The end of the world is no excuse for eating French fries.
That’s a lesson 7-year-old Sunny Donelly learns from her father, Rob, who tries to give her as normal a childhood as possible in the post-pandemic landscape of Mike Chen’s A Beginning at the End (MIRA, 2020).
Trying to be a good dad, Rob showers Sunny with attention and gives her fatherly advice, telling her, for instance, that lying is bad and that French fries aren’t healthy. But there’s an all-important thing he hasn’t told her: that her mom is dead, the victim of an accident during the outbreak that killed billions.
Rob isn’t the only one trying to outrun his past with a lie. The other main characters—Moira Gorman, a former pop star, and Krista Deal, an event planner—are also hiding secrets.
Set six years after the pandemic, Chen’s second novel imbues a San Francisco that feels almost like our own with a haunting sense of loss. But while trauma hovers over his characters’ lives, resiliency, loyalty and love ultimately prevail.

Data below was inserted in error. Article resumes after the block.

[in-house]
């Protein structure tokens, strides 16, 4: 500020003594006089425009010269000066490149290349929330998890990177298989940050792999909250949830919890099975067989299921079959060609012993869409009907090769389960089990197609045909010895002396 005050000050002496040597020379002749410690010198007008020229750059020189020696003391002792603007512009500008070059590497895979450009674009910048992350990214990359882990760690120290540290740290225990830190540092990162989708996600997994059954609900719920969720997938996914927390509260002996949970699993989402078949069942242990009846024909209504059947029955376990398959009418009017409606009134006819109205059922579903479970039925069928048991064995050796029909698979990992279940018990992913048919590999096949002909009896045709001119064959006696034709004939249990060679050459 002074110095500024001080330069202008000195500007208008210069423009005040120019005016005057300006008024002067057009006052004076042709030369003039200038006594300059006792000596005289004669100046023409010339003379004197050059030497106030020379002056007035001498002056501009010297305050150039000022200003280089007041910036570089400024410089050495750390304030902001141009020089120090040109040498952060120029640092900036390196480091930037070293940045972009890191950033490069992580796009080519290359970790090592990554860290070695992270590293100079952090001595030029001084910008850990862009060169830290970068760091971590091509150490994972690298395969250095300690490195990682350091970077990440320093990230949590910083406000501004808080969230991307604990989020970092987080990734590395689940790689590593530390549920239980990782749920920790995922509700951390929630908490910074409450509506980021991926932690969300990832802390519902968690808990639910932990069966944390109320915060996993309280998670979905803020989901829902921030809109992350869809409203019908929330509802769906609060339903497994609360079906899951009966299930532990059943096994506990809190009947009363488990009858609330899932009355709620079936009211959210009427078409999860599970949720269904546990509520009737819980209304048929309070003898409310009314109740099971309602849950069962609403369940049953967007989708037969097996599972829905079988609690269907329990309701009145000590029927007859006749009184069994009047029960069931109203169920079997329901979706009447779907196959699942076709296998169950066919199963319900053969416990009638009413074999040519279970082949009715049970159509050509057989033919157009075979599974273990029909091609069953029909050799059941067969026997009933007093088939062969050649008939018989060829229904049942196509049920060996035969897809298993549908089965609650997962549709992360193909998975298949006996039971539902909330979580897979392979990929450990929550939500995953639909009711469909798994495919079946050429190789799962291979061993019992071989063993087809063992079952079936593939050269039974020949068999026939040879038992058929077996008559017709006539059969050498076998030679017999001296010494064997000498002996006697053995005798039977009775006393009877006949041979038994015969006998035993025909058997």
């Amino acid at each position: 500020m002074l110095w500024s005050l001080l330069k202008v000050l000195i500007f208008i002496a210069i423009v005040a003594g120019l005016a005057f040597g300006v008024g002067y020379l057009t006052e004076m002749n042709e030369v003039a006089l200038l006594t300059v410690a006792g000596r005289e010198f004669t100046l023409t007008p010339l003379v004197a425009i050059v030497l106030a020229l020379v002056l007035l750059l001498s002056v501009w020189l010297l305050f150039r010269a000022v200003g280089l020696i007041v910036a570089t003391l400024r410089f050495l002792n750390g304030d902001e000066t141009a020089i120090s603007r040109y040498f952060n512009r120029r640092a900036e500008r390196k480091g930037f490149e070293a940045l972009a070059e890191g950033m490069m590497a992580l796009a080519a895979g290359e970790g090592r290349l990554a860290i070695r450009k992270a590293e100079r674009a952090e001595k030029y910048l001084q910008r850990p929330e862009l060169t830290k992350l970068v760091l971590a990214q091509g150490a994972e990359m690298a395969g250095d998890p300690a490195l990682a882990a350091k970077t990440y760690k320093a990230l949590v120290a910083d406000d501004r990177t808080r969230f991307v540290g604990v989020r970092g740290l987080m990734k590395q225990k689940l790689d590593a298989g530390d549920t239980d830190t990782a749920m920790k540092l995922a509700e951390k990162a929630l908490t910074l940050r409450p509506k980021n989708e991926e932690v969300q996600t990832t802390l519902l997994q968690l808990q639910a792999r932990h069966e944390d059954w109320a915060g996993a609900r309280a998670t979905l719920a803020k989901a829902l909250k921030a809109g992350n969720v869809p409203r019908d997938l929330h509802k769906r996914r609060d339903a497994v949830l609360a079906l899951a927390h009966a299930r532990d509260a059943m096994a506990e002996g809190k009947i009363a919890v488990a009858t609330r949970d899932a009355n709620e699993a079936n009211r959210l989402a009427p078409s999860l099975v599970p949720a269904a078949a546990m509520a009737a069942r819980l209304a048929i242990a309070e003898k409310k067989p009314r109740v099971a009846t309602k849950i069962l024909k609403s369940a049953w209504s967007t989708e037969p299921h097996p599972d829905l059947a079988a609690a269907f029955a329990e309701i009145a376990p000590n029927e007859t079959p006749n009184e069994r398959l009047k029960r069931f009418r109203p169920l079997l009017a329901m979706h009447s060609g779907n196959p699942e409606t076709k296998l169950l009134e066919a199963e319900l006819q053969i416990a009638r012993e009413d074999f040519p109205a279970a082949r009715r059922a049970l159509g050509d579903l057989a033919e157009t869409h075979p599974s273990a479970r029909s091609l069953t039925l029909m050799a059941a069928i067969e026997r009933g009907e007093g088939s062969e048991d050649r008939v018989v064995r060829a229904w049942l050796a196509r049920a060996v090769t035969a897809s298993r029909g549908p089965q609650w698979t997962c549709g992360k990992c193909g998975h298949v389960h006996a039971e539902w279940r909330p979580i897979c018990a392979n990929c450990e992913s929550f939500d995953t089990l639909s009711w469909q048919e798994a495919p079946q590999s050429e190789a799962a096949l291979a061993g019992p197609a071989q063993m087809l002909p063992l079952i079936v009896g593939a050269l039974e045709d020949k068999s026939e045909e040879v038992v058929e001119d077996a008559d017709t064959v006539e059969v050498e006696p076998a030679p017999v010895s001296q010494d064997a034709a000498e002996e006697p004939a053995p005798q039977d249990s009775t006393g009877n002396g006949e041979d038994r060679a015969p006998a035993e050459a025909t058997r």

What if “something absolutely catastrophic happened and you try to pick up after that?” Chen tells in his appearance on New Books in Science Fiction, explaining the question that inspired the book. “The story I wanted to tell was… what if infrastructure and all the things that we’ve come to rely on are still existent in some form, but 70 percent of the people in the world are just gone? What you’re left with is not a survival tale but a trauma tale.”
Chen appeared on New Books in Science Fiction last year to discuss his first book, Here and Now and Then.